FIG. 7.

Wake topology of a pitching-rolling circular plate (AR = 1.27) after four flapping cycles. The plate is at the phase where it is in the center position of its rolling motion and about to move upward (t/T = 4.25). (a) Perspective view, (b) side view, and (c) top view. The vortex loops are labeled based on their shedding sequence, and the propagation directions of the rings are indicated by red arrows in (b).

FIG. 7.

Wake topology of a pitching-rolling circular plate (AR = 1.27) after four flapping cycles. The plate is at the phase where it is in the center position of its rolling motion and about to move upward (t/T = 4.25). (a) Perspective view, (b) side view, and (c) top view. The vortex loops are labeled based on their shedding sequence, and the propagation directions of the rings are indicated by red arrows in (b).

Close modal

To better understand the structure of the “double-C”-shaped vortex ring and the interaction between two adjacent vortex rings, several yz-plane slices were cut into the wake when the plate was at the middle of its upstroke (t/T = 4.25), and the streamwise vorticity contours (ωx) are plotted in Fig. 8. Red and blue indicate the counter-clockwise and clockwise rotation directions, respectively.

FIG. 8.

Slides of the contours of the streamwise vorticity (ωx) at t/T = 4.25. (a)-(d) The vortical structure of R8, which consists of vortex V1V4. (e) and (f) The vortical structure of R7, which consists of vortex V5V8. The vortex interactions occurring between R7 and R6 are shown in (g) and (h), and the interactions between R5 and R6 are presented in (i). In the far wake, the double-C-shaped ring gradually evolves into a single-loop vortex (j)-(l).

FIG. 8.

Slides of the contours of the streamwise vorticity (ωx) at t/T = 4.25. (a)-(d) The vortical structure of R8, which consists of vortex V1V4. (e) and (f) The vortical structure of R7, which consists of vortex V5V8. The vortex interactions occurring between R7 and R6 are shown in (g) and (h), and the interactions between R5 and R6 are presented in (i). In the far wake, the double-C-shaped ring gradually evolves into a single-loop vortex (j)-(l).

Close modal

In the 2-D contours of Fig. 8, the contained vortices of the “double-C”-shaped rings R8 and R7 are labeled as V1V4 and V5V8, respectively. Figs. 8(a)-8(d) show the detailed structures of the inner and outer “C” loops of R8, in which Figs. 8(a)-8(c) are at the upstream of the trailing edge and Fig. 8(d) is slightly behind the plate trailing edge. Figs. 8(e)-8(h) illustrate the vortical structure of the “double-C”-shaped ring R7, which was shed from the previous half cycle with the opposite sense of R8. Figs. 8(e) and 8(f) show the interaction between R7 and R8. It can be observed that the outer “C” loop (V1 and V2) of R8 is connected with the inner “C” loop (V7 and V8) of R7 by a pair of contrails in the upstream. The interaction between R7 and R6 can also be observed in Figs. 8(g) and 8(h), where another pair of contrails with alternating signs is in the downstream between the outer “C” loop of R7 and the inner “C” loop of R6. The wake pattern begins to repeat in the far wake (Fig. 8(i)). Furthermore, as shown in Figs. 8(j)-8(l), due to the viscous dissipation effect at such a low Reynolds number, the “double-C” vortical structures gradually evolved into single-loop rings.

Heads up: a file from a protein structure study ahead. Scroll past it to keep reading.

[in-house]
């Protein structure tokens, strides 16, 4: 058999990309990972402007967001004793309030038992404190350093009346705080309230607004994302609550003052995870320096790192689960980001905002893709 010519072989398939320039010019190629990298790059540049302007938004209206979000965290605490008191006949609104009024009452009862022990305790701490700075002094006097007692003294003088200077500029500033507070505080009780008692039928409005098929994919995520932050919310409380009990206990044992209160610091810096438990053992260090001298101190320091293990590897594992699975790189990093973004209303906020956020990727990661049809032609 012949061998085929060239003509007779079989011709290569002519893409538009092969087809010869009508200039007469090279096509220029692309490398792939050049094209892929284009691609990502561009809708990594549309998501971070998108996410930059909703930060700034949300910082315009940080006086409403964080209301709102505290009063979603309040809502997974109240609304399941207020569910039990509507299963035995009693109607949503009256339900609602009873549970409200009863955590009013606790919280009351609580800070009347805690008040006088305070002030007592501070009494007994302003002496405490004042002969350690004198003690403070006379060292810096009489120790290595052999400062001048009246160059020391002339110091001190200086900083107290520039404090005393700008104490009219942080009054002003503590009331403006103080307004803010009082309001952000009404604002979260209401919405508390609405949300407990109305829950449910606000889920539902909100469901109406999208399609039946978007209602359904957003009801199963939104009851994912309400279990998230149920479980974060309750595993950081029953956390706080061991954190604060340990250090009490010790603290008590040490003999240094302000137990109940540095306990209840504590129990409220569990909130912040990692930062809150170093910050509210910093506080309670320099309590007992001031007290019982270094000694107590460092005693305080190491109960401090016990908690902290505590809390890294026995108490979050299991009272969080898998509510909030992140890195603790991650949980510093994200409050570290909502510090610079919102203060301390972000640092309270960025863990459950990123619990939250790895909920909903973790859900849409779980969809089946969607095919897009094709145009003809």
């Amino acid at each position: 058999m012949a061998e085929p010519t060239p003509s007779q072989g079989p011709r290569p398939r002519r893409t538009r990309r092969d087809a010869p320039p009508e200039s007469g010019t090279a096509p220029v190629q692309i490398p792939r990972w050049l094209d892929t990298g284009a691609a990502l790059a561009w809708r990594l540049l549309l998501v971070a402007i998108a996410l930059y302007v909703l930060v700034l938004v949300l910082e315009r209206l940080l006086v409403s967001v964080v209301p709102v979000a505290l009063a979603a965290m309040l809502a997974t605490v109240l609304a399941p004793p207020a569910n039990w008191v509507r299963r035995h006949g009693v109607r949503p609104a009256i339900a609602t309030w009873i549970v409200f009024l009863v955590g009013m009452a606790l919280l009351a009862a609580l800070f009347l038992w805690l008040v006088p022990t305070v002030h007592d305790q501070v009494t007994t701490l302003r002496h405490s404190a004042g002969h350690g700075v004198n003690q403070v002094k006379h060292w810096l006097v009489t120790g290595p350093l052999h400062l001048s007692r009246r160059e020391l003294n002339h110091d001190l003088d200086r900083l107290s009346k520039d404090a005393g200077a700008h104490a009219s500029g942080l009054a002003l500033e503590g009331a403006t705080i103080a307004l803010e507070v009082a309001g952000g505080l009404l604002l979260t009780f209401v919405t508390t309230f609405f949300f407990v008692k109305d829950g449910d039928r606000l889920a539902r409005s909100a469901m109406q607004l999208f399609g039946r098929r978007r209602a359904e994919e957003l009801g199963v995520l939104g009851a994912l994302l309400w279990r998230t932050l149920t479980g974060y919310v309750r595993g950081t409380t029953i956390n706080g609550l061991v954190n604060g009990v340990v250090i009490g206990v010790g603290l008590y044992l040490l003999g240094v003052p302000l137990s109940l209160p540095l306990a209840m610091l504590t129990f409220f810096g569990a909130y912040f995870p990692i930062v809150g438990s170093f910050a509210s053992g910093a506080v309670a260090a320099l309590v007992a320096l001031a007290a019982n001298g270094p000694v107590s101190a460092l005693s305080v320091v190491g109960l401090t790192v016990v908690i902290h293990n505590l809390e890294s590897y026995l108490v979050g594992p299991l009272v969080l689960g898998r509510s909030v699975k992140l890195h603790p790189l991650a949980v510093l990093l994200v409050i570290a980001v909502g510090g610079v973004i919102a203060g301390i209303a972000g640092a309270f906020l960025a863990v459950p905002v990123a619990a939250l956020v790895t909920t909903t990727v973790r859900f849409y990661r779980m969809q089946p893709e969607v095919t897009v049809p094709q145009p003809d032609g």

Another distinct feature that can be observed in Fig. 8 is that the strengths of the vortex cores for both the inner and outer “C” loops are non-equivalent. This is because the rolling motion of the plate created a difference in the shear rate between the plate root and tip. As the plate rolled either upward or downward, the formed vortex loops were strengthened near the plate tip and weakened about the root, thus leading to an asymmetric ring shape. Consequently, the downstream wake pattern is found to be slightly defected from the midline in the span towards the plate tip, as shown in Fig. 7(c).

Fig. 9 shows the temporal variation in the force coefficients over two cycles when the forces reached a periodic stage. To provide a better understanding of the vortex forming/shedding process, the superimposed pitching and rolling motion curves are also included in Fig. 9. The cycle-averaged value of each force component is indicated by the dashed-dotted line. In Fig. 9(a), the thrust peaks occurred twice during each cycle at the instant when the plate was near the center of its trajectory. A slight drag was produced when the plate started to reverse its rolling direction. The maximum and mean thrust coefficients for this case were found to be 3.98 and 1.46, respectively. Figs. 9(b) and 9(c) show the other two force components produced by the plate. Both forces have equivalent positive and negative variations over a cycle. The calculated mean lift and spanwise forces are 0.0 and 0.1, respectively. Note that the peak values of the lift (CLmax=5.35) and spanwise force (CZmax=3.19) components are in a similar range to the maximum peak thrust. This is different from the findings of previous pitching-heaving studies,24,25,42 in which the peak thrust is significantly smaller than the peak lift. In addition, two peaks of the thrust and lift production can be observed during each half stroke. The first peak has a smaller magnitude than the second peak. This phenomenon could be related to the double-loop vortex shedding process close to the plate trailing edge. It is worth noting that the double peak in the force production observed in the pitching-rolling plates is in agreement with previous studies on bio-inspired flapping wings/fins, including experimental measurements of insect wings43,44 and numerical simulations of insect model wings45,46 and fish pectoral fins.28,47